1. Limited time only! Sign up for a free 30min personal tutor trial with Chegg Tutors
    Dismiss Notice
Dismiss Notice
Join Physics Forums Today!
The friendliest, high quality science and math community on the planet! Everyone who loves science is here!

Homework Help: Maxwell's equations

  1. Nov 26, 2009 #1
    1. The problem statement, all variables and given/known data

    Draw the state of polarization of the electromagnetic (EM) wave defined by

    *****PLEASE NOTE EQUATION SHOWN IN NEXT POST****** (For some reason can't change it in this post....

    with Eo real. Use a sentence to describe in words the state of polarization of this EM wave.

    Use the differential form of Faraday's law to obtain B(x,t) for the same EM wave

    2. Relevant equations

    *****PLEASE NOTE EQUATION SHOWN IN NEXT POST****** (For some reason can't change it in this post....

    3. The attempt at a solution

    I have done the first part and found the EM wave to be circularly polarized (anticlockwise) with an amplitude of E0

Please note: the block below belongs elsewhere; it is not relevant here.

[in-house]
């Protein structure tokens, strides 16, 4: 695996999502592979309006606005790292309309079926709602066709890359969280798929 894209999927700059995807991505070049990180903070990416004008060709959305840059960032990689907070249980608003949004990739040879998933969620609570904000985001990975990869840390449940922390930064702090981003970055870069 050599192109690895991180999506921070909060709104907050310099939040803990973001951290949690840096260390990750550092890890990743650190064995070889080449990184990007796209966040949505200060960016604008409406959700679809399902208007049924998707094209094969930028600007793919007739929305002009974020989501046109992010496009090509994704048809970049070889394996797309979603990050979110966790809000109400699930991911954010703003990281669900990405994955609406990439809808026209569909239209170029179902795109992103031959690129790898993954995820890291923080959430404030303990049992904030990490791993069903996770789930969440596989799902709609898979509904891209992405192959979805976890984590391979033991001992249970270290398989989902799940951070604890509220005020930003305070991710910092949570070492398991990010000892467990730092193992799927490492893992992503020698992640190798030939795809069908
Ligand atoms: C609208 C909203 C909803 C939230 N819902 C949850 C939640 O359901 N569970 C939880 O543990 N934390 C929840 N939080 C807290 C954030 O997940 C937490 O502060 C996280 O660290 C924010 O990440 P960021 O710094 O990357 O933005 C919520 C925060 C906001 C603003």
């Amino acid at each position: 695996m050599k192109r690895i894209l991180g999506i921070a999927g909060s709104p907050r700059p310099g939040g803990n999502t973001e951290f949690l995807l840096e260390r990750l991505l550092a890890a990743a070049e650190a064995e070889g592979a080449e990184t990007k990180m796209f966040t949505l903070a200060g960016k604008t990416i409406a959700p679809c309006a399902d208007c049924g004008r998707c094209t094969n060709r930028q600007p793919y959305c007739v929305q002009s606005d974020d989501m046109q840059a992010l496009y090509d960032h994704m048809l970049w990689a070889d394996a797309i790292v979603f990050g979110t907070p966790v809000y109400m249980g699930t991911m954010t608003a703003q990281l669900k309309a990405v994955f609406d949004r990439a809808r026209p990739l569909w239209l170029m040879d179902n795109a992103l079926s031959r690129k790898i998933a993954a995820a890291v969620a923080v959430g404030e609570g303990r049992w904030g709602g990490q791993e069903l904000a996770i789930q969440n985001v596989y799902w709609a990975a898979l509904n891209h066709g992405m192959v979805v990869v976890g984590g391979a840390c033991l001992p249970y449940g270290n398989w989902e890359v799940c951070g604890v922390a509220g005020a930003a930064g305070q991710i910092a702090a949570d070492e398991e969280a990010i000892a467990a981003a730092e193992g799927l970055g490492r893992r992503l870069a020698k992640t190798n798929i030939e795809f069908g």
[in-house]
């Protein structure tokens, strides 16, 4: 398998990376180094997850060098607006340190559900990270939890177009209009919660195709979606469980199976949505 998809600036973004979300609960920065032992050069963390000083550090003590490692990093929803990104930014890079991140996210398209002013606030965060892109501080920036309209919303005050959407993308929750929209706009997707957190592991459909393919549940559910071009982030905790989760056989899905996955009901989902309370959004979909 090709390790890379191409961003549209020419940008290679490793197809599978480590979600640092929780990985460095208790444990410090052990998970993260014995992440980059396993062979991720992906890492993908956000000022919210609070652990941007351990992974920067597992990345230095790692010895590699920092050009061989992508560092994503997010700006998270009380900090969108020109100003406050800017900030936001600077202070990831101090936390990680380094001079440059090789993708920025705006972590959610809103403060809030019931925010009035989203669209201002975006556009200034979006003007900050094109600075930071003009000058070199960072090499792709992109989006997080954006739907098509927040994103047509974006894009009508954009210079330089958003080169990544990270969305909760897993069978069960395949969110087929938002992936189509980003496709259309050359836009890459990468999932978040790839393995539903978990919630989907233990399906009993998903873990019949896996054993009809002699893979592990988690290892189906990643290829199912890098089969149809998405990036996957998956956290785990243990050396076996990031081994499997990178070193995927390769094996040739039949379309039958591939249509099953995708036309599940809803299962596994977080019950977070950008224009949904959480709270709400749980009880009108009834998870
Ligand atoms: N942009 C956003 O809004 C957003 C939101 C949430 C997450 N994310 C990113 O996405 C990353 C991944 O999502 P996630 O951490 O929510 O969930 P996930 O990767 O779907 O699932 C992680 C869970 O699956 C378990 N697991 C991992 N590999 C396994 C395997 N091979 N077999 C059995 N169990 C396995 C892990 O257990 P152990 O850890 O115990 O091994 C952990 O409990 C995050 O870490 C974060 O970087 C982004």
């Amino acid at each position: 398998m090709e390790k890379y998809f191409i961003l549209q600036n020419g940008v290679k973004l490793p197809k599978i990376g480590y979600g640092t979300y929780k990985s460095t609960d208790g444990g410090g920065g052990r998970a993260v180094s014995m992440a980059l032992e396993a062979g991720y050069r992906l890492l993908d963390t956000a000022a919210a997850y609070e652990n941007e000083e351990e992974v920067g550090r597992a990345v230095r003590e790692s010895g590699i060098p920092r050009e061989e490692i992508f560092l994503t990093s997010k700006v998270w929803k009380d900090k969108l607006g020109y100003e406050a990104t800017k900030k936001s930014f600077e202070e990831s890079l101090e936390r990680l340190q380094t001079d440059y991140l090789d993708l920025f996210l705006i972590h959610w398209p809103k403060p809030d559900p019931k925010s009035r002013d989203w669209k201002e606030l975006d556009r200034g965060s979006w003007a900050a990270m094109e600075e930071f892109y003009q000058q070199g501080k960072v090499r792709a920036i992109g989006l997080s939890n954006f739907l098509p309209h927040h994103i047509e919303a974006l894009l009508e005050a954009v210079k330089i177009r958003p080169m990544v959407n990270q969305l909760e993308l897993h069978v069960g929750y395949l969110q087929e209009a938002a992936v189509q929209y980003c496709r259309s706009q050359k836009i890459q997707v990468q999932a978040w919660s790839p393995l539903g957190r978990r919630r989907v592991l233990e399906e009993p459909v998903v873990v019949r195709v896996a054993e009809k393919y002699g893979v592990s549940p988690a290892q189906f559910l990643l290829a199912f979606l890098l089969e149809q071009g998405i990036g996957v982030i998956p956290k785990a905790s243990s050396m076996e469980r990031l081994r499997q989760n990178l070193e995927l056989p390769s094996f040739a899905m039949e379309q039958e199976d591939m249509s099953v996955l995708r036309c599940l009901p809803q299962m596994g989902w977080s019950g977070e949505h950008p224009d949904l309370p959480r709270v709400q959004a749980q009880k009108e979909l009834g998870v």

i am unsure how to use faradays law. I tried breaking the LHS of faraday into its respective partial differential vector form, which i am currently working my way through but i am fairly sure it is wrong!

    Any ideas on how to apply to get the magnetic field from the electric using faraday-maxwell's law would be greatly appreciated!

    Many Thanks
    Last edited: Nov 26, 2009
  2. jcsd
  3. Nov 26, 2009 #2
    Sorry i copied and pasted the equation and it has come out wrong....

    It should read

    E(x,t) = Eo( y + e^(i3[tex]\Pi[/tex]/2) z )e^(i(kx-[tex]\omega[/tex]t)) ,

    Bold Letters denote unit vectors

    Relevant Equations;

    [tex]\nabla[/tex] x E = - [tex]\partial[/tex]B / [tex]\partial[/tex] t (Faraday-Maxwell Equation)

    Excuse my mistake!
    Last edited: Nov 26, 2009
  4. Nov 26, 2009 #3
    Your electric field is given by

    \mathbf{E}=E(x,y,z,t)=E_0\exp[i(kx-\omega t)]\hat{\mathbf{y}}+E_0\exp[i(kx-\omega t)]\exp\left[i\frac{3\pi}{2}\right]\hat{\mathbf{z}}

    correct? But we also know [itex]\mathbf{E}=Re(\mathbf{E}'\exp[i\omega t])[/itex] where [itex]\mathbf{E}'[/itex] is the spacial component of the electric field. Then through Faraday's law,


    You can then solve [itex]\mathbf{B}=Re(\mathbf{B}'\exp[i\omega t])[/itex].
  5. Nov 27, 2009 #4
    Now that I've had a good night's rest, you can actually ignore the fact that I said the real components of the spacial electric and magnetic components. This would only be true if your original electric field were given by cosine.
  6. Nov 27, 2009 #5
    Thank you, that really helps! I appreciate it!
Share this great discussion with others via Reddit, Google+, Twitter, or Facebook